In January 1918 the Bolsheviks captured Kyiv for the first time, and for an entire three weeks – the period when the city was under their control – robbed and killed its residents. Kyiv had not seen this sort of atrocity since the days of the Mongol invasion in the thirteenth century. Indeed, this comparison can often be found in the memories of those Kyivans who had had the chance to see with their own eyes the first entry of the Muscovite ‘liberators’ of the working class into their city at the beginning of 1918.
Shortly before this, on November 7th, 1917, when the Winter Palace fell in Petrograd, the Central Rada – the first Ukrainian parliament – had proclaimed Ukraine’s autonomy. Winter came, which was bad news for the Bolsheviks, for without Ukrainian bread they wouldn’t have lasted long. Thus, in December, their leader – Vladimir Lenin – declared: ‘Right now, two issues take precedence over all other political affairs: bread and peace.’ The Bolsheviks went to Brest [Poland] to make peace at talks with the German high command, intending to take Russia out of the First World War. But for the bread, they had to go to Ukraine.
It was just then that an uprising of workers at the Arsenal factory started in Kyiv, and the Central Rada decided to disarm the rebels. In response, Lenin put forward an ultimatum demanding that the pro-Bolshevik movement not be stopped. In Kyiv, Petrograd’s reaction was only noted, at which point Lenin decided to use force.
In Kharkiv, a Ukrainian Bolshevik government was hastily formed. Since practically no one dared take personal responsibility for managing this entity, it was headed by four secretaries: Yevgenia Bosch, Voldemar Aussem, Vladimir Zatonsky and Yuriy Kotsiubynsky. These ‘people’s secretaries’ turned to ‘Big Brother’ – Lenin and his team – for help in restoring order in Ukraine.
At that time, there was a serious problem among the military personnel of the Russian Bolsheviks. The army was commanded by Warrant Officer Nikolai Krylenko; the fleet – by the sailor Pavel Dybenko. The revolutionary fervor of these two was of little relevance to the demands of larger operations.
The only Red among the leadership who had any proper military training was Vladimir Antonov-Ovseyenko, who hailed from a noble family from Chernihiv. He led a punitive expedition to his historical homeland. As his chief of staff, Antonov-Ovseyenko had appointed tsarist officer Mikhail Muravyov, a man with his own methods of warfare.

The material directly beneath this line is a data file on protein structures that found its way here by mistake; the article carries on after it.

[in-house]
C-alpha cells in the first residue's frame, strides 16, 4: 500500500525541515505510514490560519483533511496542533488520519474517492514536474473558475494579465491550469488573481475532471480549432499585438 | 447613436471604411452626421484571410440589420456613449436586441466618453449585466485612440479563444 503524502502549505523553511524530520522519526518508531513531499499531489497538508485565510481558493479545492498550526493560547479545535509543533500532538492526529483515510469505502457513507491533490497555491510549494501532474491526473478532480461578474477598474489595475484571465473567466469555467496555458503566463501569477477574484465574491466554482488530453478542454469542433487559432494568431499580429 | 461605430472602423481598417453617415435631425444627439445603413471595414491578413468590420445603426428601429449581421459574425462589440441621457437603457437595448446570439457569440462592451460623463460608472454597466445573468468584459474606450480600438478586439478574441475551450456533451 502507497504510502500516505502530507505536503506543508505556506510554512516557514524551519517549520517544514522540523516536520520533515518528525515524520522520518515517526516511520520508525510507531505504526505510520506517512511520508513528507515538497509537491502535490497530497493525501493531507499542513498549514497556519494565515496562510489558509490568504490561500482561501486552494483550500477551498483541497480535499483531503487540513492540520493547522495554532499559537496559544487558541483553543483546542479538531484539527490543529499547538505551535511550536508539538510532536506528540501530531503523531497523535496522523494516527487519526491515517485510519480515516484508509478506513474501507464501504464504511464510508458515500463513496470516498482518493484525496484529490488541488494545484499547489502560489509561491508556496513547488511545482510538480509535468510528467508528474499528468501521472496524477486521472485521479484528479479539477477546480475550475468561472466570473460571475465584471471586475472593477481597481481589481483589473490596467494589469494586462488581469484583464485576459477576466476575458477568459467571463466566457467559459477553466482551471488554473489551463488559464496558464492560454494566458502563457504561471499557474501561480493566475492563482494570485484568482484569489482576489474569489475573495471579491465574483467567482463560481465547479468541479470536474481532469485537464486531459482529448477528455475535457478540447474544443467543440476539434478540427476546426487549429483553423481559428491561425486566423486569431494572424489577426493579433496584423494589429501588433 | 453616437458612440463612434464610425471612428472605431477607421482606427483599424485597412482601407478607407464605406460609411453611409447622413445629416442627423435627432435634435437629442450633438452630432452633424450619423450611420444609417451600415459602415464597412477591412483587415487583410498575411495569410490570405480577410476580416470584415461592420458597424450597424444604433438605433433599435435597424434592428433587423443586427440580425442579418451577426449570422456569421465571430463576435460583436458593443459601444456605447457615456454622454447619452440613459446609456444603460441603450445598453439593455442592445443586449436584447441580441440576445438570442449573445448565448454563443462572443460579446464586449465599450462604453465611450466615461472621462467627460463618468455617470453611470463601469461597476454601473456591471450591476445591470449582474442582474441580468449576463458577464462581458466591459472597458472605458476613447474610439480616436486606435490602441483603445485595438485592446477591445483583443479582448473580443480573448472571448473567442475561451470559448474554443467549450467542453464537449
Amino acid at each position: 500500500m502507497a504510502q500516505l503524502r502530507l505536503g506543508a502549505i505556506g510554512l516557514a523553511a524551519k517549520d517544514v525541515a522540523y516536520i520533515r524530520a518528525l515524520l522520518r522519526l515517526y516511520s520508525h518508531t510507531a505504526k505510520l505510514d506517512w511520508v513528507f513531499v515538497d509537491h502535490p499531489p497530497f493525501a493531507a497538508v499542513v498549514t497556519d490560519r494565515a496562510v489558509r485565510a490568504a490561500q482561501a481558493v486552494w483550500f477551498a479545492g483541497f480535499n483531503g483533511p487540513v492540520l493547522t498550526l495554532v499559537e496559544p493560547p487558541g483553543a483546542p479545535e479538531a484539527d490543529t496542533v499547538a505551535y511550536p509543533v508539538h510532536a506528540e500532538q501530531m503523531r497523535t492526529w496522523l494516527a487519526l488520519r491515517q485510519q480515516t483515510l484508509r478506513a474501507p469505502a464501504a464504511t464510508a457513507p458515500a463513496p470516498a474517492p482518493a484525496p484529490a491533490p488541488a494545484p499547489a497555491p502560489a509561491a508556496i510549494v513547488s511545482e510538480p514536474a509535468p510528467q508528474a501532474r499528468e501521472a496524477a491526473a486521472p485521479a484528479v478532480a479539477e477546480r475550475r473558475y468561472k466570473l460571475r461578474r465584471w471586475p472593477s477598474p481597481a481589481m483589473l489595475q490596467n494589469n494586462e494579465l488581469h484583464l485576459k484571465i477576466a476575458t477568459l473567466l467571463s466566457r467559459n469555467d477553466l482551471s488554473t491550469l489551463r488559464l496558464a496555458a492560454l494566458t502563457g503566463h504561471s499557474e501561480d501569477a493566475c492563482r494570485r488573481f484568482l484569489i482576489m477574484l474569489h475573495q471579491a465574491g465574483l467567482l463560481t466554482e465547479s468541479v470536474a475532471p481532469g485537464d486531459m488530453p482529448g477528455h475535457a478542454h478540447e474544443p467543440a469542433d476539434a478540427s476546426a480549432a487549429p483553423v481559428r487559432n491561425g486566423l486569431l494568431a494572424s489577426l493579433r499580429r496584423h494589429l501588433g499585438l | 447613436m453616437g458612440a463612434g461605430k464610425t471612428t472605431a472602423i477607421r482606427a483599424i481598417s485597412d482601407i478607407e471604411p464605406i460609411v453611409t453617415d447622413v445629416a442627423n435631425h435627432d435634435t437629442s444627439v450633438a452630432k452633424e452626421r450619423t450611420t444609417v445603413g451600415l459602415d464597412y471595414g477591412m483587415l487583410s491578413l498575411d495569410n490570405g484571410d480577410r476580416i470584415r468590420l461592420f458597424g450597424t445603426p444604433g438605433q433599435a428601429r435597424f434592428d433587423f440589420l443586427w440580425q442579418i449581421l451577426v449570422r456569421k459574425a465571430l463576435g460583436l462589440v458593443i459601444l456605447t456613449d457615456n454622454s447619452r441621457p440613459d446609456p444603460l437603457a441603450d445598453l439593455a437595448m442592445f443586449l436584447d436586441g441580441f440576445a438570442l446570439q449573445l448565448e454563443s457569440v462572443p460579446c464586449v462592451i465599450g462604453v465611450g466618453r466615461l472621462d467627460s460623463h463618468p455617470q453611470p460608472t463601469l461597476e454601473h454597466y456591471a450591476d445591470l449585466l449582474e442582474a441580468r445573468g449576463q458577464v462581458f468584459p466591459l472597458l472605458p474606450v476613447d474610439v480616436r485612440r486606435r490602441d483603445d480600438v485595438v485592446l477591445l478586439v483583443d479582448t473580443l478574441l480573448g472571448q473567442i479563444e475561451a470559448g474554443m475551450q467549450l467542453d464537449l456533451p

Mikhail Muravyov – the son of a peasant – enjoyed great prestige among the soldiers. He had a simple mode of communication, despite possessing the aura of a self-made man. From February 1917 [date of the first Russian revolution, which overthrew the tsar – Ed.], Muravyov had tried to further his career in different political groups. At one time he was even in the political camp of Alexander Kerensky, head of the Provisional Government, becoming the commander of the Cabinet of Minister’s guards.
Then Muravyov began to entertain the idea of posing as the savior of the Russian army, which had suffered defeat on the German front. He thus created about a hundred so-called death squads.
Their structure included the most ideologically motivated soldiers and officers. But though these units had no success in the war with the Germans, their methods of formation and ideological development were useful in the war with Ukraine.
The leadership of the Ukrainian People’s Republic (UNR), led by the Central Rada and proclaimed after the Bolshevik coup in Petrograd [in October 1917 – Ed.], took literally Lenin’s first appeals for peace and his assurances of the right to self-determination of peoples of the Russian Empire.
The historian Mykhailo Hrushevsky, who led the parliament, and the writer Volodymyr Vynnychenko, head of government, treated the formation of the army of the young state somewhat carelessly. In October 1917, the UNR issued a declaration on the demobilization of the troops who were sworn to it. Historians say that they numbered no less than three hundred thousand. But they disarmed and dispersed the most battle-worthy corps – that of General Pavlo Skoropadsky – since the Ukrainian authorities considered such divisions unnecessary in a country built on socialist principles that was not going to war with anyone.
No one could imagine that loosely-organized gangs were invading Ukraine, and that their leader had one slogan: ‘Be ruthless!’ Those who knew Muravyov personally remembered that he was obsessed with power and eager for all sorts of military adventures, desirous of resembling his idol Napoleon.